Right now, as I sit in a 737, flying high over the Pacific Ocean at more than 500 miles per hour, I find myself thinking about the many ways the words “flying high” apply to me right now.
I mean, I’m literally flying high over the ocean in a large metal tube. But I’m also flying high for other reasons: I’ve been married to my amazing wife for 28 years as of yesterday; this Hawaiian vacation was the best one yet; and we’re about to return to our place of comfort, our quaint little home in Oregon.
But the one overall reason that I’m flying high is because, well, life is good. Yeah, there are some weird things going on in our country and the world right now, but you know what? I have my family and friends, a roof over my head, a business that allows me to “work” at something I enjoy, and the three coolest kitty cats on the planet. Oh, and let’s not forget all of you fine folks at SurveyorConnect. 🙂
So yeah. I’m flyin’ high. Again.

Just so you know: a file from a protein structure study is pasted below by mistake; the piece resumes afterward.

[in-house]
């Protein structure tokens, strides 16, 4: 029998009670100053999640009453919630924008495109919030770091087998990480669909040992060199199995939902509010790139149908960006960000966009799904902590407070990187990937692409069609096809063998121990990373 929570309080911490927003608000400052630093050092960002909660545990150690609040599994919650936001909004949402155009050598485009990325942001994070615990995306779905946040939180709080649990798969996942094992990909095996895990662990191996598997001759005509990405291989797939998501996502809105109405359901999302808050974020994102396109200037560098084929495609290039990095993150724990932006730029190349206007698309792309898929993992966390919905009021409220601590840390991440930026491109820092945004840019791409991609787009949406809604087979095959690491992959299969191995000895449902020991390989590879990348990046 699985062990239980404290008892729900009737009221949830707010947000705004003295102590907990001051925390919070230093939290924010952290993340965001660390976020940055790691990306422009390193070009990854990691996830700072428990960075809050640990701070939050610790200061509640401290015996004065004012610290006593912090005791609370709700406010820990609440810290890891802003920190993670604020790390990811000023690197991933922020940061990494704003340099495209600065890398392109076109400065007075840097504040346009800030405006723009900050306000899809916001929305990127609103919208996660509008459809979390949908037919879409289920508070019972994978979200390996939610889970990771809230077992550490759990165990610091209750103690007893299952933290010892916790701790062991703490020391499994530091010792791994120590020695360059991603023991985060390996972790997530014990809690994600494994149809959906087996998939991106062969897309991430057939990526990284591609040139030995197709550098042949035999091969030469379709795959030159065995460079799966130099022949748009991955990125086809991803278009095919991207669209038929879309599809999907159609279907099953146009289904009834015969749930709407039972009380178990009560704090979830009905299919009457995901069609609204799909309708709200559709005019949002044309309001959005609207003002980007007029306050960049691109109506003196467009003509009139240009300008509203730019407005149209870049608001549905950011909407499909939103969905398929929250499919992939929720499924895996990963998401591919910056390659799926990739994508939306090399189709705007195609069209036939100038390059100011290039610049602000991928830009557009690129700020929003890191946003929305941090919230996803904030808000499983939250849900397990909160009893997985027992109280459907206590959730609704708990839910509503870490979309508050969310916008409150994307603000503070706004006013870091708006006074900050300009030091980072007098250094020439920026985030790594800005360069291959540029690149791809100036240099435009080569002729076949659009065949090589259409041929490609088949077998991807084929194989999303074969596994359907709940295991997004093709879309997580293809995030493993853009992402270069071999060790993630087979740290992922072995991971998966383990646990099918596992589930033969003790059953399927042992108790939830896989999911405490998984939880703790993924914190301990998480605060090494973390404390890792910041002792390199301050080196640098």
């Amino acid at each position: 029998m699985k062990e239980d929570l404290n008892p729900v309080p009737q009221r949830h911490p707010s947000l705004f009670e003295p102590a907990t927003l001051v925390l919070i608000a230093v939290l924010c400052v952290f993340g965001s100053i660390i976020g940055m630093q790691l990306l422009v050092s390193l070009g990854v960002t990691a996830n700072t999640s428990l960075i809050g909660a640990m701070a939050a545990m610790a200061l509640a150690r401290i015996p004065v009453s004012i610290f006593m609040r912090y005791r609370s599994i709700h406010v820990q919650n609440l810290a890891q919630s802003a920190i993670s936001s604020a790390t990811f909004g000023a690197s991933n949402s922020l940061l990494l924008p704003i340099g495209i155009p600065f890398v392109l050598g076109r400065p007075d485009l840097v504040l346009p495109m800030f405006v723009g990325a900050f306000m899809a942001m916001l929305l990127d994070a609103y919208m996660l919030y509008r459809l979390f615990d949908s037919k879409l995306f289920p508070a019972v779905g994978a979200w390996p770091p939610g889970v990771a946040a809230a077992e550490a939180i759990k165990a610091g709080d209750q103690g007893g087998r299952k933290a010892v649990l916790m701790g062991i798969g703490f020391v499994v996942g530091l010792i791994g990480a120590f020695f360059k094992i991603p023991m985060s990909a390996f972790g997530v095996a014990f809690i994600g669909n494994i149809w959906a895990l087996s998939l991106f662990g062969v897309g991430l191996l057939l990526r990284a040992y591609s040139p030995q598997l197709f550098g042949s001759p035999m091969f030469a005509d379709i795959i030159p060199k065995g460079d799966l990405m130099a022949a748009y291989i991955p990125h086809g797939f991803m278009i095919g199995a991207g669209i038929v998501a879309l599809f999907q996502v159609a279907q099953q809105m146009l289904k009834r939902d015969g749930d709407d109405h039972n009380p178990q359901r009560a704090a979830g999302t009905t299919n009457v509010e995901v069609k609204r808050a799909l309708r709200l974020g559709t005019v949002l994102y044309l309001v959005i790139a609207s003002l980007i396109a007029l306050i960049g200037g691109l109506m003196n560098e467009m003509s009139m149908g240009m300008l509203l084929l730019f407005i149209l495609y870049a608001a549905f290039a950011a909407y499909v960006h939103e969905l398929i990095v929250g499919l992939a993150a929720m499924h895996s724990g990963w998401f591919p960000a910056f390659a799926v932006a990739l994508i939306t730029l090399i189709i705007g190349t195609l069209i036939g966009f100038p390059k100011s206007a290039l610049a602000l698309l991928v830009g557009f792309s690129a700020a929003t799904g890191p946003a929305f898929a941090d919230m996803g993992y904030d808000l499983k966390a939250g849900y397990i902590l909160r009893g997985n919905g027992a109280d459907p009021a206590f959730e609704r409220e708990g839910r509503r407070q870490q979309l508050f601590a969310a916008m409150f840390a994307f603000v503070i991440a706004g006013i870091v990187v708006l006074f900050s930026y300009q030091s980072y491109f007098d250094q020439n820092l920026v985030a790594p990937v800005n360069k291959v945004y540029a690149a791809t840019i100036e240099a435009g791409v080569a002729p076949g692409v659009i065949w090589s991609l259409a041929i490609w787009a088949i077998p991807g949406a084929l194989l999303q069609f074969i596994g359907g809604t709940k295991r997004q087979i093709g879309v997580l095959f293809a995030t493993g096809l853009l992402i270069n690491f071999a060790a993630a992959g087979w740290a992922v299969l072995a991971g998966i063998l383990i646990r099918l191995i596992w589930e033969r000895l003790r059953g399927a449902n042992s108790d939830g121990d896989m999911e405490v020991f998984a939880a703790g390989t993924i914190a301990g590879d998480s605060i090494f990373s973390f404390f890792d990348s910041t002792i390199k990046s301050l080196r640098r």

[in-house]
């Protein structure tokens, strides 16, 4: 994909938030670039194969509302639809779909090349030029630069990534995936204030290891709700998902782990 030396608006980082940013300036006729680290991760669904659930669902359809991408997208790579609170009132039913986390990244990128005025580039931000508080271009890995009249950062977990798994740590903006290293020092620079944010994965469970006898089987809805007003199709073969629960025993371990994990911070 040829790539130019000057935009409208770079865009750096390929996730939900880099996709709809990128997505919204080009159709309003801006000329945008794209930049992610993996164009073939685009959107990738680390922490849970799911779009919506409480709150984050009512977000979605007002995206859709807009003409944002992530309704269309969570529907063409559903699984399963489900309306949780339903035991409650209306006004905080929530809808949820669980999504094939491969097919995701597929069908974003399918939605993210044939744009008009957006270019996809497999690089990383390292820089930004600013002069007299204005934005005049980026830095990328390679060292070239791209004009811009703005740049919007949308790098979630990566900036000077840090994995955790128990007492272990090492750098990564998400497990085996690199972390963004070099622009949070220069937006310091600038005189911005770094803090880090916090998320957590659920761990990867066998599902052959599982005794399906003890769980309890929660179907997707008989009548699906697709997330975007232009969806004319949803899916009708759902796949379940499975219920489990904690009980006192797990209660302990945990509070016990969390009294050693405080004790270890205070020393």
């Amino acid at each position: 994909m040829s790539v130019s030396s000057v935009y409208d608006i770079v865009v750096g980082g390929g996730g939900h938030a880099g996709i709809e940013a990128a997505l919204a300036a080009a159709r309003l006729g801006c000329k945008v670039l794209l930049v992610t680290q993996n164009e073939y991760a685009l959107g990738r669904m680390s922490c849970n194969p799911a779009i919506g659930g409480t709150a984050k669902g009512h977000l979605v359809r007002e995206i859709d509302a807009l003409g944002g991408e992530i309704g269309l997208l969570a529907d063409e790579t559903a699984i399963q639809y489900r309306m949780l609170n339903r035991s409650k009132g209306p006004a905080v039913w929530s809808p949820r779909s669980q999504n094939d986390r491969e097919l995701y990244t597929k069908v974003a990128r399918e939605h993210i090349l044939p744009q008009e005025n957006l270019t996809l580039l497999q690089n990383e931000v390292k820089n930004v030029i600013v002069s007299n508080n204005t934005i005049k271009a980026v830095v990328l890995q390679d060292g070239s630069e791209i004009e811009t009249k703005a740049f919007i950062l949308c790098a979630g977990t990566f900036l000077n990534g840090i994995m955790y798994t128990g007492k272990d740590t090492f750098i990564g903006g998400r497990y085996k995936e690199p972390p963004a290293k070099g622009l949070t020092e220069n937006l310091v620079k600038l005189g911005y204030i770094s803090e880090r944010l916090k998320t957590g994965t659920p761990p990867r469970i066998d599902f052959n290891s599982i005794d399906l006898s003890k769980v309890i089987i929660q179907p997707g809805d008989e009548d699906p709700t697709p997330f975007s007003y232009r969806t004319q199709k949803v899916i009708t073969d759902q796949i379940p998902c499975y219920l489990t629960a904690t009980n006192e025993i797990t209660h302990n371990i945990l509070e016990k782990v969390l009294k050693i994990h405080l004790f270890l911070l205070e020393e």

How are you doing? How’s business? I keep hearing surveyors say they are so busy they either have backlogs or they are turning work away. Or both. That’s a good problem to have.
Surveyor David Scott of Burnet thought Texas was one of the toughest places to survey because of the varied and often arcane laws in play. Then, he went to survey the icy landing strips in Antarctica that shift with the ever-changing weather. He also taught surveyors in Basra, Iraq, where armed security was necessary to keep them safe while they worked.
“That’s a big reason I enjoy this work,” he said. “It’s always different, it’s always new. You never know what you’re going to see or what challenges it will give you.”
When Congress voted to make Tennessee a state in 1796, it set 35 degrees north as its boundary with Georgia. At the time, this line between Tennessee and Georgia was in Cherokee Indian Territory (much of it occupied by warlike Chickamaugans). No one volunteered to survey the border.
It wasn’t until 1818 that Georgia and Tennessee decided it was time to map out their common boundary. Each state appointed a three-person team to get together and find the border as far west as the new Alabama border.
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